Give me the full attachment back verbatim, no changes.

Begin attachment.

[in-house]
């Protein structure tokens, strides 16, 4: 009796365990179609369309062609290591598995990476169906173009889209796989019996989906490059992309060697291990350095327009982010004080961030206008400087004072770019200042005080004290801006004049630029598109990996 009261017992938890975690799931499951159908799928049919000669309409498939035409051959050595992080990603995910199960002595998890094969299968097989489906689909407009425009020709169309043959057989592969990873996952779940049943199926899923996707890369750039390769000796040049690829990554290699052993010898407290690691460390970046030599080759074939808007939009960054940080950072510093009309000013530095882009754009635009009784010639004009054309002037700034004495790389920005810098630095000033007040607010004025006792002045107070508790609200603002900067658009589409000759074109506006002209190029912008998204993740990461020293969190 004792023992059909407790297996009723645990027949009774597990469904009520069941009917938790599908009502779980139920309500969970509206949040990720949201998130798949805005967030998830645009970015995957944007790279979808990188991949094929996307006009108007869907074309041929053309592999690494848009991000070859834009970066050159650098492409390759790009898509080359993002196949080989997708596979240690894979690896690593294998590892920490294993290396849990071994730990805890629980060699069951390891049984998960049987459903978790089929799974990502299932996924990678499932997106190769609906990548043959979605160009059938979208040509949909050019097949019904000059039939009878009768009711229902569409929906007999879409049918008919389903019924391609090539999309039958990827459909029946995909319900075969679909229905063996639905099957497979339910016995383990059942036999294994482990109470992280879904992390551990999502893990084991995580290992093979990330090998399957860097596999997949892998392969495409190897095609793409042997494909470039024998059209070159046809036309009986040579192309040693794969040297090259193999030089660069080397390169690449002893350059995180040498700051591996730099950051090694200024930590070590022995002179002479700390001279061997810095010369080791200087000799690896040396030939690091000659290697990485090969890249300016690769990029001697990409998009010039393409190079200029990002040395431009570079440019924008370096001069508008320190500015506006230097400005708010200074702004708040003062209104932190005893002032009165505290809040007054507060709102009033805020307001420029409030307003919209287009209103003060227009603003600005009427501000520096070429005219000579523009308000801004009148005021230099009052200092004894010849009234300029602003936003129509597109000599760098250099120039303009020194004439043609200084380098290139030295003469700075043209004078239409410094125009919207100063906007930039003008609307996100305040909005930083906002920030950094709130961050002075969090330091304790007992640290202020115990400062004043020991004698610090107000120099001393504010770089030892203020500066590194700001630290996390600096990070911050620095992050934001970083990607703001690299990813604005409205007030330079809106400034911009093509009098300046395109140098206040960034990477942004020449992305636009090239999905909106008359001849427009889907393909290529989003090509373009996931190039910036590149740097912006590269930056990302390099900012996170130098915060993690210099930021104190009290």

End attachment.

[in-house]
């Protein structure tokens, strides 16, 4: 009796365990179609369309062609290591598995990476169906173009889209796989019996989906490059992309060697291990350095327009982010004080961030206008400087004072770019200042005080004290801006004049630029598109990996 009261017992938890975690799931499951159908799928049919000669309409498939035409051959050595992080990603995910199960002595998890094969299968097989489906689909407009425009020709169309043959057989592969990873996952779940049943199926899923996707890369750039390769000796040049690829990554290699052993010898407290690691460390970046030599080759074939808007939009960054940080950072510093009309000013530095882009754009635009009784010639004009054309002037700034004495790389920005810098630095000033007040607010004025006792002045107070508790609200603002900067658009589409000759074109506006002209190029912008998204993740990461020293969190 004792023992059909407790297996009723645990027949009774597990469904009520069941009917938790599908009502779980139920309500969970509206949040990720949201998130798949805005967030998830645009970015995957944007790279979808990188991949094929996307006009108007869907074309041929053309592999690494848009991000070859834009970066050159650098492409390759790009898509080359993002196949080989997708596979240690894979690896690593294998590892920490294993290396849990071994730990805890629980060699069951390891049984998960049987459903978790089929799974990502299932996924990678499932997106190769609906990548043959979605160009059938979208040509949909050019097949019904000059039939009878009768009711229902569409929906007999879409049918008919389903019924391609090539999309039958990827459909029946995909319900075969679909229905063996639905099957497979339910016995383990059942036999294994482990109470992280879904992390551990999502893990084991995580290992093979990330090998399957860097596999997949892998392969495409190897095609793409042997494909470039024998059209070159046809036309009986040579192309040693794969040297090259193999030089660069080397390169690449002893350059995180040498700051591996730099950051090694200024930590070590022995002179002479700390001279061997810095010369080791200087000799690896040396030939690091000659290697990485090969890249300016690769990029001697990409998009010039393409190079200029990002040395431009570079440019924008370096001069508008320190500015506006230097400005708010200074702004708040003062209104932190005893002032009165505290809040007054507060709102009033805020307001420029409030307003919209287009209103003060227009603003600005009427501000520096070429005219000579523009308000801004009148005021230099009052200092004894010849009234300029602003936003129509597109000599760098250099120039303009020194004439043609200084380098290139030295003469700075043209004078239409410094125009919207100063906007930039003008609307996100305040909005930083906002920030950094709130961050002075969090330091304790007992640290202020115990400062004043020991004698610090107000120099001393504010770089030892203020500066590194700001630290996390600096990070911050620095992050934001970083990607703001690299990813604005409205007030330079809106400034911009093509009098300046395109140098206040960034990477942004020449992305636009090239999905909106008359001849427009889907393909290529989003090509373009996931190039910036590149740097912006590269930056990302390099900012996170130098915060993690210099930021104190009290």